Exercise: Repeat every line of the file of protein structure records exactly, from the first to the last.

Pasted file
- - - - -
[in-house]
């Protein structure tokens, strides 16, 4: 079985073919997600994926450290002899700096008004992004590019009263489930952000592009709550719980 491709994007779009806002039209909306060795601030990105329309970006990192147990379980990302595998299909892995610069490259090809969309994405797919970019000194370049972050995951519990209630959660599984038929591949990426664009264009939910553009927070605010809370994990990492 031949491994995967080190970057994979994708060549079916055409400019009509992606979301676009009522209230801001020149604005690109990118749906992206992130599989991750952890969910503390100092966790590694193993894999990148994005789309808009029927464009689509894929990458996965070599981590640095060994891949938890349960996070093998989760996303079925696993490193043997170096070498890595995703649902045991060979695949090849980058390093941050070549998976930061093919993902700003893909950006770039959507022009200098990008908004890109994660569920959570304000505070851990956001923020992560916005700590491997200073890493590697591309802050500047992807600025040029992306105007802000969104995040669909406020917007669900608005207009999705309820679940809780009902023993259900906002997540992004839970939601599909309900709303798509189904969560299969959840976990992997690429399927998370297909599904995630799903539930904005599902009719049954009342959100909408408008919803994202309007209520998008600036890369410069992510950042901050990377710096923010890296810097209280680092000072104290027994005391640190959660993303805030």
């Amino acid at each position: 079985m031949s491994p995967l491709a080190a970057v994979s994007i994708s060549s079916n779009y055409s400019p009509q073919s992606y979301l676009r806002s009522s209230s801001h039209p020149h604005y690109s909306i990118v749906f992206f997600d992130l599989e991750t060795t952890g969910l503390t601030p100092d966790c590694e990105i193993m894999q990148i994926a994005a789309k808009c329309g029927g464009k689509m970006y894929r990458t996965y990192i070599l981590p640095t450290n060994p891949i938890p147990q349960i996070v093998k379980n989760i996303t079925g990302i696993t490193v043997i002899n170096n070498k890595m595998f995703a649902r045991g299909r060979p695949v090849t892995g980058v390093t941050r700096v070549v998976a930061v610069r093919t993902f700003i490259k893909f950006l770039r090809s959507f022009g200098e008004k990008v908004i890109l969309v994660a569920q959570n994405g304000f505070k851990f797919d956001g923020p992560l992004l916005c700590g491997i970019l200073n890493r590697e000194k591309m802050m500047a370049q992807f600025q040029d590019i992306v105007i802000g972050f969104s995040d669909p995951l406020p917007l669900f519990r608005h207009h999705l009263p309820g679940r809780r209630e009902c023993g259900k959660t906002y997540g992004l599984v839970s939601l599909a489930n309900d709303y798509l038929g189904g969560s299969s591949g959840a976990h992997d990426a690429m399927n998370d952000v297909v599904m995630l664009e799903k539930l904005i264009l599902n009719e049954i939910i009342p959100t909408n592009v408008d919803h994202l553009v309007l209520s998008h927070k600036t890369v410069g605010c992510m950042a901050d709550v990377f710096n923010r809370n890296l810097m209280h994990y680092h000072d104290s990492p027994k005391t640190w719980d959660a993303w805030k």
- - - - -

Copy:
[in-house]
């Protein structure tokens, strides 16, 4: 079985073919997600994926450290002899700096008004992004590019009263489930952000592009709550719980 491709994007779009806002039209909306060795601030990105329309970006990192147990379980990302595998299909892995610069490259090809969309994405797919970019000194370049972050995951519990209630959660599984038929591949990426664009264009939910553009927070605010809370994990990492 031949491994995967080190970057994979994708060549079916055409400019009509992606979301676009009522209230801001020149604005690109990118749906992206992130599989991750952890969910503390100092966790590694193993894999990148994005789309808009029927464009689509894929990458996965070599981590640095060994891949938890349960996070093998989760996303079925696993490193043997170096070498890595995703649902045991060979695949090849980058390093941050070549998976930061093919993902700003893909950006770039959507022009200098990008908004890109994660569920959570304000505070851990956001923020992560916005700590491997200073890493590697591309802050500047992807600025040029992306105007802000969104995040669909406020917007669900608005207009999705309820679940809780009902023993259900906002997540992004839970939601599909309900709303798509189904969560299969959840976990992997690429399927998370297909599904995630799903539930904005599902009719049954009342959100909408408008919803994202309007209520998008600036890369410069992510950042901050990377710096923010890296810097209280680092000072104290027994005391640190959660993303805030």
């Amino acid at each position: 079985m031949s491994p995967l491709a080190a970057v994979s994007i994708s060549s079916n779009y055409s400019p009509q073919s992606y979301l676009r806002s009522s209230s801001h039209p020149h604005y690109s909306i990118v749906f992206f997600d992130l599989e991750t060795t952890g969910l503390t601030p100092d966790c590694e990105i193993m894999q990148i994926a994005a789309k808009c329309g029927g464009k689509m970006y894929r990458t996965y990192i070599l981590p640095t450290n060994p891949i938890p147990q349960i996070v093998k379980n989760i996303t079925g990302i696993t490193v043997i002899n170096n070498k890595m595998f995703a649902r045991g299909r060979p695949v090849t892995g980058v390093t941050r700096v070549v998976a930061v610069r093919t993902f700003i490259k893909f950006l770039r090809s959507f022009g200098e008004k990008v908004i890109l969309v994660a569920q959570n994405g304000f505070k851990f797919d956001g923020p992560l992004l916005c700590g491997i970019l200073n890493r590697e000194k591309m802050m500047a370049q992807f600025q040029d590019i992306v105007i802000g972050f969104s995040d669909p995951l406020p917007l669900f519990r608005h207009h999705l009263p309820g679940r809780r209630e009902c023993g259900k959660t906002y997540g992004l599984v839970s939601l599909a489930n309900d709303y798509l038929g189904g969560s299969s591949g959840a976990h992997d990426a690429m399927n998370d952000v297909v599904m995630l664009e799903k539930l904005i264009l599902n009719e049954i939910i009342p959100t909408n592009v408008d919803h994202l553009v309007l209520s998008h927070k600036t890369v410069g605010c992510m950042a901050d709550v990377f710096n923010r809370n890296l810097m209280h994990y680092h000072d104290s990492p027994k005391t640190w719980d959660a993303w805030k």